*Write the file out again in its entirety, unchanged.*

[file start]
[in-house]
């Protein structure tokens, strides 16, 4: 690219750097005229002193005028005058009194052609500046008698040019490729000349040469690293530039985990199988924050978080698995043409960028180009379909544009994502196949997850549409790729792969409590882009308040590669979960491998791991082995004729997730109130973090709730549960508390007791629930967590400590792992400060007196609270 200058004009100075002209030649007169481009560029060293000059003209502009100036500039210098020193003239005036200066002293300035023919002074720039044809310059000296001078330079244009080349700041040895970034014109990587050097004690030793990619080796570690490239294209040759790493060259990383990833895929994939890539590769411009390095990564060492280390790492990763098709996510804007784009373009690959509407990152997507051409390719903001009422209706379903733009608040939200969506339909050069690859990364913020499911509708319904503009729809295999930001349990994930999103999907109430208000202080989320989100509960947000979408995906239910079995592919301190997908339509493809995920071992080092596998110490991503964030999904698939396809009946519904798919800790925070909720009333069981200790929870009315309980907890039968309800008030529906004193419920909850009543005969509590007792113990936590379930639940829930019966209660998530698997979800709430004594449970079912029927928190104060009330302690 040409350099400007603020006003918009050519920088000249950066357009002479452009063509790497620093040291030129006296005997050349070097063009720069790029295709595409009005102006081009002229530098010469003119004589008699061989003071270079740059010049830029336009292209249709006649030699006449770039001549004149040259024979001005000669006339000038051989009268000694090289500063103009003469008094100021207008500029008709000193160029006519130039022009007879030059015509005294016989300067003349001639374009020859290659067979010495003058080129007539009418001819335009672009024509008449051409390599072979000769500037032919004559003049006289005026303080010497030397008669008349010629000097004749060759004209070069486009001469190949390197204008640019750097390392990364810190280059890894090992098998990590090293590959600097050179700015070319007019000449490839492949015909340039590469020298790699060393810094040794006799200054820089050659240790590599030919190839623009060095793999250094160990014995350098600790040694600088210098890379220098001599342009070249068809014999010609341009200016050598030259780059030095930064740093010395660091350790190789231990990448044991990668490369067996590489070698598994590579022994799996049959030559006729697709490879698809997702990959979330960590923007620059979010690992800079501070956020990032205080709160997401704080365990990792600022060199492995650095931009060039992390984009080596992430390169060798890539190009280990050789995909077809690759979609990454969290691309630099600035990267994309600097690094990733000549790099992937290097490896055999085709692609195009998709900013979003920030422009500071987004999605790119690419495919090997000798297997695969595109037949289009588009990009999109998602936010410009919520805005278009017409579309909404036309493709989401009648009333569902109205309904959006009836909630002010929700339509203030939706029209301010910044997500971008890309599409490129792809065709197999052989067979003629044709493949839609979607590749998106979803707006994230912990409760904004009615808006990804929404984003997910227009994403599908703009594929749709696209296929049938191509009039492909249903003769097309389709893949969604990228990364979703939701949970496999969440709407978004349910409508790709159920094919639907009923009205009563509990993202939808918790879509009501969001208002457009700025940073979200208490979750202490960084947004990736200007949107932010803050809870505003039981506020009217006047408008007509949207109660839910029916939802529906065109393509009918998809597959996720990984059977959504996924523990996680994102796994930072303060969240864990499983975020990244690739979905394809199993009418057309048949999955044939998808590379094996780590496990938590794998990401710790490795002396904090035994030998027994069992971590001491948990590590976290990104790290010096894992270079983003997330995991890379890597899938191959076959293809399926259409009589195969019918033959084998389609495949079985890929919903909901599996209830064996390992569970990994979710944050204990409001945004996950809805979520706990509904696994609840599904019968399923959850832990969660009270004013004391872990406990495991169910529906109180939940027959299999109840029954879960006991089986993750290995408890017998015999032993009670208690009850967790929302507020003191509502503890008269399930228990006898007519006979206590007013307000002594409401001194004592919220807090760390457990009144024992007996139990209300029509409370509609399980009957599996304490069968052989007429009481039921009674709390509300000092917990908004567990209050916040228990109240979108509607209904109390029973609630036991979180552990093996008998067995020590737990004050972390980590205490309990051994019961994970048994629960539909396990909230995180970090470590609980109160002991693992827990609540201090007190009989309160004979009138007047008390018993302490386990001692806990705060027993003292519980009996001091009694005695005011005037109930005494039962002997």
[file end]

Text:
[in-house]
């Protein structure tokens, strides 16, 4: 690219750097005229002193005028005058009194052609500046008698040019490729000349040469690293530039985990199988924050978080698995043409960028180009379909544009994502196949997850549409790729792969409590882009308040590669979960491998791991082995004729997730109130973090709730549960508390007791629930967590400590792992400060007196609270 200058004009100075002209030649007169481009560029060293000059003209502009100036500039210098020193003239005036200066002293300035023919002074720039044809310059000296001078330079244009080349700041040895970034014109990587050097004690030793990619080796570690490239294209040759790493060259990383990833895929994939890539590769411009390095990564060492280390790492990763098709996510804007784009373009690959509407990152997507051409390719903001009422209706379903733009608040939200969506339909050069690859990364913020499911509708319904503009729809295999930001349990994930999103999907109430208000202080989320989100509960947000979408995906239910079995592919301190997908339509493809995920071992080092596998110490991503964030999904698939396809009946519904798919800790925070909720009333069981200790929870009315309980907890039968309800008030529906004193419920909850009543005969509590007792113990936590379930639940829930019966209660998530698997979800709430004594449970079912029927928190104060009330302690 040409350099400007603020006003918009050519920088000249950066357009002479452009063509790497620093040291030129006296005997050349070097063009720069790029295709595409009005102006081009002229530098010469003119004589008699061989003071270079740059010049830029336009292209249709006649030699006449770039001549004149040259024979001005000669006339000038051989009268000694090289500063103009003469008094100021207008500029008709000193160029006519130039022009007879030059015509005294016989300067003349001639374009020859290659067979010495003058080129007539009418001819335009672009024509008449051409390599072979000769500037032919004559003049006289005026303080010497030397008669008349010629000097004749060759004209070069486009001469190949390197204008640019750097390392990364810190280059890894090992098998990590090293590959600097050179700015070319007019000449490839492949015909340039590469020298790699060393810094040794006799200054820089050659240790590599030919190839623009060095793999250094160990014995350098600790040694600088210098890379220098001599342009070249068809014999010609341009200016050598030259780059030095930064740093010395660091350790190789231990990448044991990668490369067996590489070698598994590579022994799996049959030559006729697709490879698809997702990959979330960590923007620059979010690992800079501070956020990032205080709160997401704080365990990792600022060199492995650095931009060039992390984009080596992430390169060798890539190009280990050789995909077809690759979609990454969290691309630099600035990267994309600097690094990733000549790099992937290097490896055999085709692609195009998709900013979003920030422009500071987004999605790119690419495919090997000798297997695969595109037949289009588009990009999109998602936010410009919520805005278009017409579309909404036309493709989401009648009333569902109205309904959006009836909630002010929700339509203030939706029209301010910044997500971008890309599409490129792809065709197999052989067979003629044709493949839609979607590749998106979803707006994230912990409760904004009615808006990804929404984003997910227009994403599908703009594929749709696209296929049938191509009039492909249903003769097309389709893949969604990228990364979703939701949970496999969440709407978004349910409508790709159920094919639907009923009205009563509990993202939808918790879509009501969001208002457009700025940073979200208490979750202490960084947004990736200007949107932010803050809870505003039981506020009217006047408008007509949207109660839910029916939802529906065109393509009918998809597959996720990984059977959504996924523990996680994102796994930072303060969240864990499983975020990244690739979905394809199993009418057309048949999955044939998808590379094996780590496990938590794998990401710790490795002396904090035994030998027994069992971590001491948990590590976290990104790290010096894992270079983003997330995991890379890597899938191959076959293809399926259409009589195969019918033959084998389609495949079985890929919903909901599996209830064996390992569970990994979710944050204990409001945004996950809805979520706990509904696994609840599904019968399923959850832990969660009270004013004391872990406990495991169910529906109180939940027959299999109840029954879960006991089986993750290995408890017998015999032993009670208690009850967790929302507020003191509502503890008269399930228990006898007519006979206590007013307000002594409401001194004592919220807090760390457990009144024992007996139990209300029509409370509609399980009957599996304490069968052989007429009481039921009674709390509300000092917990908004567990209050916040228990109240979108509607209904109390029973609630036991979180552990093996008998067995020590737990004050972390980590205490309990051994019961994970048994629960539909396990909230995180970090470590609980109160002991693992827990609540201090007190009989309160004979009138007047008390018993302490386990001692806990705060027993003292519980009996001091009694005695005011005037109930005494039962002997």